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Prime Minister Nouri Maliki

April 19, 2010 | By Ned Parker
Hundreds of Sunni men disappeared for months into a secret Baghdad prison under the jurisdiction of Prime Minister Nouri Maliki's military office, where many were routinely tortured until the country's Human Rights Ministry gained access to the facility, Iraqi officials say. The men were detained by the Iraqi army in October in sweeps targeting Sunni groups in Nineveh province, a stronghold of the group Al Qaeda in Iraq and other militants in...
May 26, 2009 | Times Wire Reports
Iraq's prime minister has accepted the resignation of his trade minister, shortly before a move in parliament to oust him over alleged corruption in his department, the government said. The allegations against Trade Minister Abed Falah Sudani include claims that his brothers skimmed off tens of millions of dollars in kickbacks on food and other goods imported by the Trade Ministry. Prime Minister Nouri Maliki has promised a crackdown on corruption, which opinion surveys have identified as one of the major complaints against the government.
September 11, 2011 | By Raheem Salman, Los Angeles Times
Prime Minister Nouri Maliki on Saturday accepted the resignation of Iraq's top corruption fighter, whom some observers labeled a casualty of political infighting in a country where graft is rampant. Raheem Uqaili, the chairman of the independent watchdog Integrity Commission, had drawn admirers and detractors alike for taking on cases targeting key figures in the Defense Ministry and other government agencies. A statement by Maliki's office said that "based on the wishes of the chairman of the Integrity Commission," the prime minister had accepted the request to step down.
August 9, 2009
Re "The right time to go," Opinion, Aug. 4 Barbara F. Walter says the U.S. will need to keep a significant number of troops in Iraq beyond the 2011 withdrawal date established by the Bush administration. I think U.S. troops will maintain their presence, but not for the reasons Walter suggests. I have always believed the purpose of the invasion was to control the oil fields for the benefit of Western oil companies and to maintain a U.S. military foothold in the region. The massive U.S. Embassy and the huge U.S. military bases with first-run movie theaters, gyms and restaurants were built to last a long time.
December 30, 2007 | Alexandra Zavis, Times Staff Writer
Iraqi Prime Minister Nouri Maliki flew to London on Saturday for what he said was a routine medical checkup. Two aides denied wire reports that Maliki, who has faced increasing criticism for presiding over a paralyzed government, was suffering from exhaustion. They said the prime minister had wanted to get a checkup for some time and had decided to take advantage of a recent ebb in violence to make the trip.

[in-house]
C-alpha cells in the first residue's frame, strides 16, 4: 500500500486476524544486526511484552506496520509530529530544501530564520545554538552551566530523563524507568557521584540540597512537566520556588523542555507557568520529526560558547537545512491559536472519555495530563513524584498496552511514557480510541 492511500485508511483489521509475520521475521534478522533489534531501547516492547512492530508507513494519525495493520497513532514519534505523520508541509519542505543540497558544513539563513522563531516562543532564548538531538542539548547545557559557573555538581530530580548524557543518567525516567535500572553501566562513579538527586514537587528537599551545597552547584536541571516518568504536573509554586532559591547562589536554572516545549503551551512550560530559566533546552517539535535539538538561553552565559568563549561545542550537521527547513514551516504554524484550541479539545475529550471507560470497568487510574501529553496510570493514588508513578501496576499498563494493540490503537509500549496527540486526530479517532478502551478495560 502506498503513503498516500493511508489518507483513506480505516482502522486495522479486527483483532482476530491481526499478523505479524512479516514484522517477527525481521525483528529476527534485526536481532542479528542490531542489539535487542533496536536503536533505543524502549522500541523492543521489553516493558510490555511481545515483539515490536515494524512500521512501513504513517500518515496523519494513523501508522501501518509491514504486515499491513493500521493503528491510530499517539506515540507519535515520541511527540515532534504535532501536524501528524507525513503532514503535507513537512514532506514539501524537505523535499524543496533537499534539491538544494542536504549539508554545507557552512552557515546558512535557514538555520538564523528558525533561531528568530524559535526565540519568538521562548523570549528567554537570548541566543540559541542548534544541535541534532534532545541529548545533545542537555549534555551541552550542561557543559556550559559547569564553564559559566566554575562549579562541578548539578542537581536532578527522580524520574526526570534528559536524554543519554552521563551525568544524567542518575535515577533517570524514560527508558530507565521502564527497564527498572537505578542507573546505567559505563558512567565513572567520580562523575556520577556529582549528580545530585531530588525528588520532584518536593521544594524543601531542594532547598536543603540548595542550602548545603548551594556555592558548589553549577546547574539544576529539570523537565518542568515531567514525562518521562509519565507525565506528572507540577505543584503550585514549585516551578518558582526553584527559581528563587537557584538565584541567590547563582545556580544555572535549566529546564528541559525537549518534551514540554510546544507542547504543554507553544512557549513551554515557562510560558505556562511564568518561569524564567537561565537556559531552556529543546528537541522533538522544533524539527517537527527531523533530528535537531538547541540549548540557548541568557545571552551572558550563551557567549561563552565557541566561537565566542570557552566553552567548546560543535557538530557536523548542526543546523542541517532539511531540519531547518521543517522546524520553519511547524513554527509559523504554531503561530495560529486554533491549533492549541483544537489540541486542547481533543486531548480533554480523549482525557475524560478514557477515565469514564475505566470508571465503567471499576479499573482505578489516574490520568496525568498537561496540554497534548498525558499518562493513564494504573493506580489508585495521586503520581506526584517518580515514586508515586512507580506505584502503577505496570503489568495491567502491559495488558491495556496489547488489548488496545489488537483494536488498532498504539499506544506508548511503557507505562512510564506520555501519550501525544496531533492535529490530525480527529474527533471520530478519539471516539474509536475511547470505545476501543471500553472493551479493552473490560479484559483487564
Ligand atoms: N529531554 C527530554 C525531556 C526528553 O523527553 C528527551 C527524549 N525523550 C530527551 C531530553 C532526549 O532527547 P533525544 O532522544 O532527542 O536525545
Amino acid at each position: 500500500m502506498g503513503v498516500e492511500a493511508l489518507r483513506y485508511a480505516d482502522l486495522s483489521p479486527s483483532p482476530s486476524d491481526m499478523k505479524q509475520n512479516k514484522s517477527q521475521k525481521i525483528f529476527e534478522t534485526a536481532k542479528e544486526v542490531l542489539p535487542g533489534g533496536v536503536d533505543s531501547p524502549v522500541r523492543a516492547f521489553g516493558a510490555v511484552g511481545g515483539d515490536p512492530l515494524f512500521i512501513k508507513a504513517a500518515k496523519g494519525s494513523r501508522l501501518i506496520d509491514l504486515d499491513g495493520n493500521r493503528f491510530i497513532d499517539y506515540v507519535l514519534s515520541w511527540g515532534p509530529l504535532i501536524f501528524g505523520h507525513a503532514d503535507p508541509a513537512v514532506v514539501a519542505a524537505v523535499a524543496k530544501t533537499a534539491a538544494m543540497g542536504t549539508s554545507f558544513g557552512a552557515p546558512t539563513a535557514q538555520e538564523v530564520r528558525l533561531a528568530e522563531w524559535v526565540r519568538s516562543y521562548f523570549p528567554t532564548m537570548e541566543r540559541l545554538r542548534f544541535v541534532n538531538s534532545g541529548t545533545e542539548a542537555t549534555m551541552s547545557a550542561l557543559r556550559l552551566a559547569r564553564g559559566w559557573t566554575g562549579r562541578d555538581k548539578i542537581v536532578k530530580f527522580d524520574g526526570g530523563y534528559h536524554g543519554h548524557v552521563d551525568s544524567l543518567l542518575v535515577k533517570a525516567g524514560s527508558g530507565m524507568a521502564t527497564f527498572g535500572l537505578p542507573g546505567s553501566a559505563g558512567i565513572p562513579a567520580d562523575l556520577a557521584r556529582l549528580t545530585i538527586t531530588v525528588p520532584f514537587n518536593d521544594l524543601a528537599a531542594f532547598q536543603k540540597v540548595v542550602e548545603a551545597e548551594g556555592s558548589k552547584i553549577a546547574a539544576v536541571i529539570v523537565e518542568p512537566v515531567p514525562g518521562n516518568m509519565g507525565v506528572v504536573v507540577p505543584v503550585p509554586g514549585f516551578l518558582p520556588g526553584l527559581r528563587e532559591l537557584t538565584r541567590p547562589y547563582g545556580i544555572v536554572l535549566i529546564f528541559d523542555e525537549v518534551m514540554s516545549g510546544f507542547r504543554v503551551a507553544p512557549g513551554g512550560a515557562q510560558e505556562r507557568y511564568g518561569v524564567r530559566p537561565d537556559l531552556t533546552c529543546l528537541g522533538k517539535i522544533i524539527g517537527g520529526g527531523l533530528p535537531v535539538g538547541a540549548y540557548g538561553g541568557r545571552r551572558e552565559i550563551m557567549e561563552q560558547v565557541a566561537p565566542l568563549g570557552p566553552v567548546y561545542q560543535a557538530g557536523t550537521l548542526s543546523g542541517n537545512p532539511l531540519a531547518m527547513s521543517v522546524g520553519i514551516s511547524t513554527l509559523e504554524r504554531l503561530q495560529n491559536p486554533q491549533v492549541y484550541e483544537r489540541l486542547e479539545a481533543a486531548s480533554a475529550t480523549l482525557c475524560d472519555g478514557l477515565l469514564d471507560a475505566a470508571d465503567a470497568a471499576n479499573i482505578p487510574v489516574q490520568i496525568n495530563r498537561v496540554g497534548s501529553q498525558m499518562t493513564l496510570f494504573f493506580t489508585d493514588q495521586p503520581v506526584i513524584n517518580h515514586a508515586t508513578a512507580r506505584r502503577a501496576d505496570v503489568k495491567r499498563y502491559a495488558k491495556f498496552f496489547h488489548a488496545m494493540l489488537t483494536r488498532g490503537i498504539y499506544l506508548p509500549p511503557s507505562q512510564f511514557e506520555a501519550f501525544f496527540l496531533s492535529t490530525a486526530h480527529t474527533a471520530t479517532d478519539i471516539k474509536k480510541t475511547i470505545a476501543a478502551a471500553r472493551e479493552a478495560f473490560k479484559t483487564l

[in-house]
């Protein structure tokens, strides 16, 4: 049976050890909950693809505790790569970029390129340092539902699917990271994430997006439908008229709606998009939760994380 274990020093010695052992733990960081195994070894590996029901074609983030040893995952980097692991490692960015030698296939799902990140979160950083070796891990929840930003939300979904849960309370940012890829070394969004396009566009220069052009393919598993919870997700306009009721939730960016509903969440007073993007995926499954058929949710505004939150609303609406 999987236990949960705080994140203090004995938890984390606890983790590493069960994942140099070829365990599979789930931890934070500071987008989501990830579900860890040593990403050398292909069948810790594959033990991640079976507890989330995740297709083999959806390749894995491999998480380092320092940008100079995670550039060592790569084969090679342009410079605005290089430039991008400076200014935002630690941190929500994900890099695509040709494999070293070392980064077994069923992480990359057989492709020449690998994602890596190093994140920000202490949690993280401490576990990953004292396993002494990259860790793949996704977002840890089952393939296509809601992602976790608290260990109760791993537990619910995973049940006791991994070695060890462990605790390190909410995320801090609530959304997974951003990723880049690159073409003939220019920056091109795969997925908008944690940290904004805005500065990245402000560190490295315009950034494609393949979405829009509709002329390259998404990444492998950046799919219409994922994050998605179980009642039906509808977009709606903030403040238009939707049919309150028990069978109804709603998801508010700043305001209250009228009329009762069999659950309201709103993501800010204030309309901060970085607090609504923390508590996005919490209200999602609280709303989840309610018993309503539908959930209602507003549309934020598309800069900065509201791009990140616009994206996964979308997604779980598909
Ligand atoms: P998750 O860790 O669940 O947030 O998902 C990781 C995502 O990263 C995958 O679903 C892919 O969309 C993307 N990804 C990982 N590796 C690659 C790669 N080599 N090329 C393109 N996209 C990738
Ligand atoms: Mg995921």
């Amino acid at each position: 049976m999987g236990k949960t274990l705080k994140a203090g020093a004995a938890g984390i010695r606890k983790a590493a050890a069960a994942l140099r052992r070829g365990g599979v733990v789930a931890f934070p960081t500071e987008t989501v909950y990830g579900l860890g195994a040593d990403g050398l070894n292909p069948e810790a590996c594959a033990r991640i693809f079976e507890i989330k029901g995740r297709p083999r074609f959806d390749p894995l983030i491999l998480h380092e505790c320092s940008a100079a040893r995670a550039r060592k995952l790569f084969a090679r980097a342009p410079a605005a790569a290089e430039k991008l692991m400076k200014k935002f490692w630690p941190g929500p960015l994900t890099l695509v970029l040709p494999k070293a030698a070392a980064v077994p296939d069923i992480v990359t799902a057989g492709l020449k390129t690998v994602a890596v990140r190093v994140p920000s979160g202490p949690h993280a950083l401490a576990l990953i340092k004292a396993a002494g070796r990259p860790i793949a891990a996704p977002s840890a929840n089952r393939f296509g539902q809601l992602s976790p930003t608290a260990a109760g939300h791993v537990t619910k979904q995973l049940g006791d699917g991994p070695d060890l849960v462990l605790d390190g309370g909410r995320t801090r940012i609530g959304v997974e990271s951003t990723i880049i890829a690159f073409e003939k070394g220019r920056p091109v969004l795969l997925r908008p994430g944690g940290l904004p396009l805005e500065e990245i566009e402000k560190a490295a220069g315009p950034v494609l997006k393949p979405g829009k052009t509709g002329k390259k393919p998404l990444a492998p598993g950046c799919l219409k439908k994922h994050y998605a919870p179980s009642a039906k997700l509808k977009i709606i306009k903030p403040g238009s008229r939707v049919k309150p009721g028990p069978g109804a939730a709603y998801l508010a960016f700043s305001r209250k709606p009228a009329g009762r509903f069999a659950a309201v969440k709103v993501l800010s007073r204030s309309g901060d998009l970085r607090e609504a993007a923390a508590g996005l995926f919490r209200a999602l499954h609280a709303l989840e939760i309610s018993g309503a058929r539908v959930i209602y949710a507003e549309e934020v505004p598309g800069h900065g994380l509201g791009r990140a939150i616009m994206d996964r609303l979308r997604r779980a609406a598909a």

November 24, 2008 | Ned Parker, Parker is a Times staff writer.
An increasingly bold Iraqi Prime Minister Nouri Maliki has sanctioned politically charged arrests of prominent Sunnis, personally supervised military operations and moved to sideline rivals in recent months, actions that have evoked memories of the country's authoritarian past. Now the Shiite leader, once considered weak and ineffectual, is on the cusp of greater powers with the likely approval this week of a security agreement with the U.S.
March 10, 2007 | From Times Wire Services
Flanked by guards armed with submachine guns, Iraq's prime minister on Friday ventured out of the Green Zone to tour parts of Baghdad, chatting with bystanders and police to demonstrate that a U.S.-led security crackdown is making progress. But north of the capital, insurgents attacked a police station, killing one officer, wounding three and leaving 10 missing, a police source said.
January 27, 2014 | By David S. Cloud
WASHINGTON - Iraq's embattled government will be allowed to buy and lease Apache attack helicopters to help fight a renewed insurgency after a U.S. lawmaker lifted his long-running objections to the deal, the Pentagon said Monday. The agreement allows Iraq to lease as many as six Apaches this year and purchase another two dozen for delivery over the next three years, officials said. Iraq's military hopes to use the aircraft against militants from the Al Qaeda-linked group Islamic State of Iraq and Syria, who have overrun parts of Iraq's Anbar province, including the capital, Ramadi, and the city of Fallouja.
September 16, 2009 | Ned Parker and Mohammed Arrawi, Arrawi is a Times staff writer.
The case started with a news conference and ended with one too, but this time no footwear flew. Instead, Muntather Zaidi, an Iraqi television correspondent who gained notoriety when he hurled his loafers at then-President George W. Bush, took the occasion of being released from jail today to accuse Iraqi security forces of torturing him in custody. Zaidi, who had been tackled by Prime Minister Nouri Maliki's bodyguards after cursing Bush and lobbing his loafers at him in December at a Baghdad news conference, told a triumphant homecoming at his old television station, Al Baghdadiya satellite channel, that he had been beaten, whipped and shocked in the first days of his incarceration.
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